Archive for the ‘Milongueros’ Category

Roberto Segarra

September 18, 2017

September 16, 1920

There is no doubt that tango keeps Roberto active and happy.  When we dance, I feel like I’m dancing with a younger man.

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Ismael Heljalil

August 30, 2017

August 30, 1929 —

Ismael is using an oxygen tank to breathe, so we probably won’t be seeing him again in El Maipu at Obelisco Tango.  We all miss him.

Ricardo Vidort

August 30, 2017

Ricardo Vidort — in his own words

First posted August 30, 2012 on this blog.

By the time I was fifteen, I was already dancing in the salons.  I remember the afternoon dances and later the evening tango dances.  It was about 1944-45 that I became aware of the feeling that tango produced in me.  Then I began to go into the city to the big and small places where people danced.  Later in the provinces I realized without any doubt that there were some very great dancers, their style so different and individual, and they always walked with elegance and style.  There were no dance academies at that time, only practicas for men which existed in all the neighborhoods.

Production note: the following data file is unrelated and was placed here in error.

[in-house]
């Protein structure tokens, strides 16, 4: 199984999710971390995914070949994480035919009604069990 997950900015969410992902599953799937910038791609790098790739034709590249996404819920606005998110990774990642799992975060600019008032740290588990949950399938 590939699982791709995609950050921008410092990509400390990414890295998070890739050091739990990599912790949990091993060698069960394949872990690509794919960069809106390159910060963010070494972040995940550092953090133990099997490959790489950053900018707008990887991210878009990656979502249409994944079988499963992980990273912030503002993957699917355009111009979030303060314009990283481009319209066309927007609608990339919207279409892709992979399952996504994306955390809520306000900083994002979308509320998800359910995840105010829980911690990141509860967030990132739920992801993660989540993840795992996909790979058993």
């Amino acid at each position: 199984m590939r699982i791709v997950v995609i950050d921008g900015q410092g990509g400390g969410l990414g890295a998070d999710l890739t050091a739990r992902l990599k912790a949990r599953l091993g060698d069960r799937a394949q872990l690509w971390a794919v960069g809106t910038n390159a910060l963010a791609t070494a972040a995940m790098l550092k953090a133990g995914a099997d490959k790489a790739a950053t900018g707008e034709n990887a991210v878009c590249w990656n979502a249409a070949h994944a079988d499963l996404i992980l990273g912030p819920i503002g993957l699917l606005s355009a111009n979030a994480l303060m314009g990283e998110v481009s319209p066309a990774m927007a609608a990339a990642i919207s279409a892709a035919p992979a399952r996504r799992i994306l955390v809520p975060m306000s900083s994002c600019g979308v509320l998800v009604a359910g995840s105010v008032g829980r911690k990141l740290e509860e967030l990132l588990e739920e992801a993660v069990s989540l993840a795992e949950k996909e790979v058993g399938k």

That’s how I pass through the great milongas in the city center, like Confiteria Sans Souci, which used to open at 3 o’clock in the afternoon until 4 o’clock the next day.  Dancing these hours we used to call “vermouth and night,” meaning afternoon and night.  About two or three thousand people would dance at Sans Souci every day and night.  At the same hour of the night at Confiteria Piccadilly, Desiree, La Cigalle, La Nobel, Mi Club and several more and at the cabarets like Novelty, Chantecler, Tibidabo, Tabaris, and many others, large numbers danced nightly.  In the 40s and 50s in the city center and the suburbs there were more than a thousand places to dance during the week.

In Buenos Aires which has dozens of neighborhoods, there used to be in each of them social clubs, sports clubs, cultural clubs, and all of them with Tango dance halls.  In Greater Buenos Aires, you could count the clubs in hundreds where people danced, so it was very difficult deciding where to go because in all of them there used to be a very high quality of dancing.